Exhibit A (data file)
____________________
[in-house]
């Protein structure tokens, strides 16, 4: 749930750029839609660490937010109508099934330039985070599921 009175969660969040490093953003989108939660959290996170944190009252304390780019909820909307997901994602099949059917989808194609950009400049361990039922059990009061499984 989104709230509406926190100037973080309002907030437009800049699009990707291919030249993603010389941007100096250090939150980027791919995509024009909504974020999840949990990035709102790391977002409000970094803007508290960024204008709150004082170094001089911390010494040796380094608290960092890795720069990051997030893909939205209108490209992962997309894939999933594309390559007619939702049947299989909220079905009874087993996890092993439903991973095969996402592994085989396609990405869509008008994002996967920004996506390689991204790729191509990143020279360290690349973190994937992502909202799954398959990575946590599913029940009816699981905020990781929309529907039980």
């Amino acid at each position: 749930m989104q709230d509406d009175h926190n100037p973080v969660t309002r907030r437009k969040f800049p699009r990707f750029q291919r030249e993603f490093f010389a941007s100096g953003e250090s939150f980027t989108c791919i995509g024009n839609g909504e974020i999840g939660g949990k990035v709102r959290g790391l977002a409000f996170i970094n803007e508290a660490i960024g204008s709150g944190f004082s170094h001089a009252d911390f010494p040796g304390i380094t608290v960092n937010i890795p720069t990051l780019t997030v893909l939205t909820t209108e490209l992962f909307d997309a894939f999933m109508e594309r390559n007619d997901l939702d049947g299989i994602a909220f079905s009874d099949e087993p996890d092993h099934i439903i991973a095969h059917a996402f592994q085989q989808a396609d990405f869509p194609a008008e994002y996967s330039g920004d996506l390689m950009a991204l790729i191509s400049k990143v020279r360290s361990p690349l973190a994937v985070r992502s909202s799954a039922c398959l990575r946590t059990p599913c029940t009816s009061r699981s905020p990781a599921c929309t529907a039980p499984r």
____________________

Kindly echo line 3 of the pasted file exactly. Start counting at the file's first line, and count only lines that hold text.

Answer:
């Amino acid at each position: 749930m989104q709230d509406d009175h926190n100037p973080v969660t309002r907030r437009k969040f800049p699009r990707f750029q291919r030249e993603f490093f010389a941007s100096g953003e250090s939150f980027t989108c791919i995509g024009n839609g909504e974020i999840g939660g949990k990035v709102r959290g790391l977002a409000f996170i970094n803007e508290a660490i960024g204008s709150g944190f004082s170094h001089a009252d911390f010494p040796g304390i380094t608290v960092n937010i890795p720069t990051l780019t997030v893909l939205t909820t209108e490209l992962f909307d997309a894939f999933m109508e594309r390559n007619d997901l939702d049947g299989i994602a909220f079905s009874d099949e087993p996890d092993h099934i439903i991973a095969h059917a996402f592994q085989q989808a396609d990405f869509p194609a008008e994002y996967s330039g920004d996506l390689m950009a991204l790729i191509s400049k990143v020279r360290s361990p690349l973190a994937v985070r992502s909202s799954a039922c398959l990575r946590t059990p599913c029940t009816s009061r699981s905020p990781a599921c929309t529907a039980p499984r």